- PHP Max script execution time: A script is allowed to run for a limited time (in seconds) on your server. After this your server will automatically terminate the script. A realistic value ensures that your blog’s scripts do not consume too much of CPU and RAM on your server.
- PHP Exif support: The information in this field shows you whether you can work with metadata (data about data) of images. Metadata of an image includes information like type of camera used, owner’s name, exposure value etc.
- PHP XML support: This field shows you whether PHP on your server is capable of handling extensible markup language (XML).
This page will also show you the current as well as the suggested file permissions (CHMOD) for your installation’s core files and folders. If you see an exclamation Mark in front of a file or folder name, then chances are very high that you are required to apply a more restrictive permission for that particular file/folder:
WP File Scan
The file scan page of the plugin first tries to identify the version of WordPress that you are currently running in your hosting account and after that it checks/compares all your installation’s core files against the officially released version of the CMS. This is done so that the plugin could determine how many and what files were modified during the selected time interval:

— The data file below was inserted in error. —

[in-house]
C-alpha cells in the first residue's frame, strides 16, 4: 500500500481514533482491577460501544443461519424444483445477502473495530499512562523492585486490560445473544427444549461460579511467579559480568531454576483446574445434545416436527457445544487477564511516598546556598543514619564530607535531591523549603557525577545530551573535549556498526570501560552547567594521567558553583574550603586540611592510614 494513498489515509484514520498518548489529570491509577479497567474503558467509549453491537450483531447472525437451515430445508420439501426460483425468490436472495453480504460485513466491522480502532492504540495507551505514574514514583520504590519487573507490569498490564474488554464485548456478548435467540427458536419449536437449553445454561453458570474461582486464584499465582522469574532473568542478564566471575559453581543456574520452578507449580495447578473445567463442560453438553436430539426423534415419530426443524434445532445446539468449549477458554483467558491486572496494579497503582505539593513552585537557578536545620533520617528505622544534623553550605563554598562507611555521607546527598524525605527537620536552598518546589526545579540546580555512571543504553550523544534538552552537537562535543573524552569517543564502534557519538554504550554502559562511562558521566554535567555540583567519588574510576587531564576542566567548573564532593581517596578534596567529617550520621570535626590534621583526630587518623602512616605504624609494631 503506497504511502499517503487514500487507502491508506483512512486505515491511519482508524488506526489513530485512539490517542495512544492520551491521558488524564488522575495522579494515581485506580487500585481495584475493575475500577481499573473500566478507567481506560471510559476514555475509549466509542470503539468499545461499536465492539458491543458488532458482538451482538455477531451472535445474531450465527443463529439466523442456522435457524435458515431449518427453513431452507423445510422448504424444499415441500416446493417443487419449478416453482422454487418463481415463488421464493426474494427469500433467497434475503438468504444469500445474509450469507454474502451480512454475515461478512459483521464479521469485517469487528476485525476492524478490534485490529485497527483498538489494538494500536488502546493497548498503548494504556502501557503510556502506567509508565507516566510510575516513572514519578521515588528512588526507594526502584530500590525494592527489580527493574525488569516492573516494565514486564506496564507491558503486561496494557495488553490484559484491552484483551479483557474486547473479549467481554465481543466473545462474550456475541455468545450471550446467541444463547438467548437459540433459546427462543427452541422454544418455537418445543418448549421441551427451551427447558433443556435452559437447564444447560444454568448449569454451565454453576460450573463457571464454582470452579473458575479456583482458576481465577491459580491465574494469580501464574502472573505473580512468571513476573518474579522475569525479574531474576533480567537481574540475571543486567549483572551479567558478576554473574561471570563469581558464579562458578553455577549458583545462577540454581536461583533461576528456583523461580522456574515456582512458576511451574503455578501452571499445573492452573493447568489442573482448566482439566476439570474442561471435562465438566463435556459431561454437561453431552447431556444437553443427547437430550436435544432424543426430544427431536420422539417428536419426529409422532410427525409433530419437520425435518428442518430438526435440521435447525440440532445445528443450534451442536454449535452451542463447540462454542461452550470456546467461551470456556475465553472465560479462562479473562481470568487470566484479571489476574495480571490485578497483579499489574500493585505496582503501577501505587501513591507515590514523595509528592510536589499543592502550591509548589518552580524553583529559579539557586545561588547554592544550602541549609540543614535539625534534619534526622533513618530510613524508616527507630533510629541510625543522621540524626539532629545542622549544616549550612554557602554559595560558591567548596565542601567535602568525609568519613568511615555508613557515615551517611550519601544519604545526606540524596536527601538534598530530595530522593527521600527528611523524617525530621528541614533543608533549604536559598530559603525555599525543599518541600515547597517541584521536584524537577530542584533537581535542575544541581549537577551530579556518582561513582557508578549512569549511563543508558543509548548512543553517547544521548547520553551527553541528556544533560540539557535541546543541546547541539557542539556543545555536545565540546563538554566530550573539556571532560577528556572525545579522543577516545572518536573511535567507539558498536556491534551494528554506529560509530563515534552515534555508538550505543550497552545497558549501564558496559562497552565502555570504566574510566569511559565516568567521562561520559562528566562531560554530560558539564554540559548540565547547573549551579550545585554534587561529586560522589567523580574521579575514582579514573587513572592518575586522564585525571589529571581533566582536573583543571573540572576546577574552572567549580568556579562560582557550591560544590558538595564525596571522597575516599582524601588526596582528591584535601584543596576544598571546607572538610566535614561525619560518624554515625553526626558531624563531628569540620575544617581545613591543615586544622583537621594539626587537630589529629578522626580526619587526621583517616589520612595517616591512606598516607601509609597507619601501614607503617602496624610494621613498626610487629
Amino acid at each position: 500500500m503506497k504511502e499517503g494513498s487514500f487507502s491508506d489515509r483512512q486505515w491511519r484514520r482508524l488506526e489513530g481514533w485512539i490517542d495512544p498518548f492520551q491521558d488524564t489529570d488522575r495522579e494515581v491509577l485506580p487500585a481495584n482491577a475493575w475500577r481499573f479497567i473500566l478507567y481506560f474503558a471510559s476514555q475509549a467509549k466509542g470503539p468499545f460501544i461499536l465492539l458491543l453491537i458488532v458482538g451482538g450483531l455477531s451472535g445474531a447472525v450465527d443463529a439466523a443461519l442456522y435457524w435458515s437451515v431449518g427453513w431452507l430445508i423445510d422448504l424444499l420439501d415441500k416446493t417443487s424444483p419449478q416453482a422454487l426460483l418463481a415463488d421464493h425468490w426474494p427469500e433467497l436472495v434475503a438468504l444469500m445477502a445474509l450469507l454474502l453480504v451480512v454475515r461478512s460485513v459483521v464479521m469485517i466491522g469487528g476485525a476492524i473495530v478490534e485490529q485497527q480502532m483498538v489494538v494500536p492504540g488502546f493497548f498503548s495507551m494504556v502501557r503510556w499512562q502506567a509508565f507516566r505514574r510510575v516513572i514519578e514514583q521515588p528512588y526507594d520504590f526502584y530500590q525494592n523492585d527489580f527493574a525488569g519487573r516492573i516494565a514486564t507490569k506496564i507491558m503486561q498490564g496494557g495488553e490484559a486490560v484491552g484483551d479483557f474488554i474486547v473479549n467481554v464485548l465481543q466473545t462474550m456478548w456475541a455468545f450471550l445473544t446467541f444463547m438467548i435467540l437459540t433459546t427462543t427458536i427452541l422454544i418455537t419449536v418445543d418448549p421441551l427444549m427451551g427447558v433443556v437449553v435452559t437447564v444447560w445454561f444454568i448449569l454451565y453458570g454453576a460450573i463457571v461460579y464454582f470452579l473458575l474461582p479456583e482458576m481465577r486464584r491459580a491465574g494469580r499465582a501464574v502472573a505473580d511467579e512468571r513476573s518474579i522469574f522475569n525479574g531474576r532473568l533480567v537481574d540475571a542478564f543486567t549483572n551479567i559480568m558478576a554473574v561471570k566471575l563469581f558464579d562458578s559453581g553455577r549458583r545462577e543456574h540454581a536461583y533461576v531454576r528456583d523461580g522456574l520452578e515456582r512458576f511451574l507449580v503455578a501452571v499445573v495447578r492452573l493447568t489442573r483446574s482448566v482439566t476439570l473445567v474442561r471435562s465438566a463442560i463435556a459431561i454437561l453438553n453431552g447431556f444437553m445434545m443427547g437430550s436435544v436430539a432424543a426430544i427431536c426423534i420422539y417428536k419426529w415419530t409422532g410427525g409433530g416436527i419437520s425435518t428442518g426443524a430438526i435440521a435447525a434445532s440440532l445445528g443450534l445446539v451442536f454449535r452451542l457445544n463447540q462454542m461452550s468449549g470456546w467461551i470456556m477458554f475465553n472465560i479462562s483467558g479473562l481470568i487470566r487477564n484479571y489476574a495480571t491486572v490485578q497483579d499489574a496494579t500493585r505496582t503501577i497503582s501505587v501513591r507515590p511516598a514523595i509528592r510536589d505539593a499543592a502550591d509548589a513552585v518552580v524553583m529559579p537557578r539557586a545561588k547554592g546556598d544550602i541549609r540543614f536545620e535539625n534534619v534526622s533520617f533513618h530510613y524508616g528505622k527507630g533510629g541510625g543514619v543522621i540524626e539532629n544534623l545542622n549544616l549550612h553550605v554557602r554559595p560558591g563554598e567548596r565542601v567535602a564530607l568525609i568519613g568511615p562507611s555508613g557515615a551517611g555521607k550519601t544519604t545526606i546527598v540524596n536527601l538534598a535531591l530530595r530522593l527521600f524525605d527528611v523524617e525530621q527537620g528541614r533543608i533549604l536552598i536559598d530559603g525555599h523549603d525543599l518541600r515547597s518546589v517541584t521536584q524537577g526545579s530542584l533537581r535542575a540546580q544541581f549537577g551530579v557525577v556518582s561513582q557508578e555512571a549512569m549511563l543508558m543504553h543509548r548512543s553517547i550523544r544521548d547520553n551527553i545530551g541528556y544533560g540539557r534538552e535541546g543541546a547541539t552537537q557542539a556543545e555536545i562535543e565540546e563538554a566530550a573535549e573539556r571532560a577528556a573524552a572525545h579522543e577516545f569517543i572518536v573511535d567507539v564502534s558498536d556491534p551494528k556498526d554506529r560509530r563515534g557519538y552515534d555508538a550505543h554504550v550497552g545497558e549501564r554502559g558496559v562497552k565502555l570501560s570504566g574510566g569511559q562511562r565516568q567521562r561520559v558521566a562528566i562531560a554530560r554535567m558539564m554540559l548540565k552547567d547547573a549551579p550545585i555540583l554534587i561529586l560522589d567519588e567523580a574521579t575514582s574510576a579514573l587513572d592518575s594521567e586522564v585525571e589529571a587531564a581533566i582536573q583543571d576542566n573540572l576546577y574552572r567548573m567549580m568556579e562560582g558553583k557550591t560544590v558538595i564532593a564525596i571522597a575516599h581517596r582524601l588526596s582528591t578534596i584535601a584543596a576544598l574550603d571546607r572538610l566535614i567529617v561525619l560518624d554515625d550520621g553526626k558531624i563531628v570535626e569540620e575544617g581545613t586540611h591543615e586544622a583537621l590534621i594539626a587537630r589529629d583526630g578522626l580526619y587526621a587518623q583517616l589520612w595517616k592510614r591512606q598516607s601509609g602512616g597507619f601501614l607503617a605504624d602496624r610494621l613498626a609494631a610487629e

If the plugin detects any modifications, then it will notify you the filename in the scan results.
- After running the script that can change the prefix of your blog’s database table, you are required to change the permission of wp-config.php file back to 0644 (The file’s owner can read and write; Users in the same group as the file’s owner can read and All users can read) or something more restrictive. Do not keep a file writable with 0777 permission (everyone can read, write and execute), as it’s a security risk.
- The renaming process is absolutely flawless, but if you start seeing database errors on your site, then you should restore your database using the backup file you downloaded earlier. For restoring the file either you can use phpMyAdmin or provide the backup file to your host.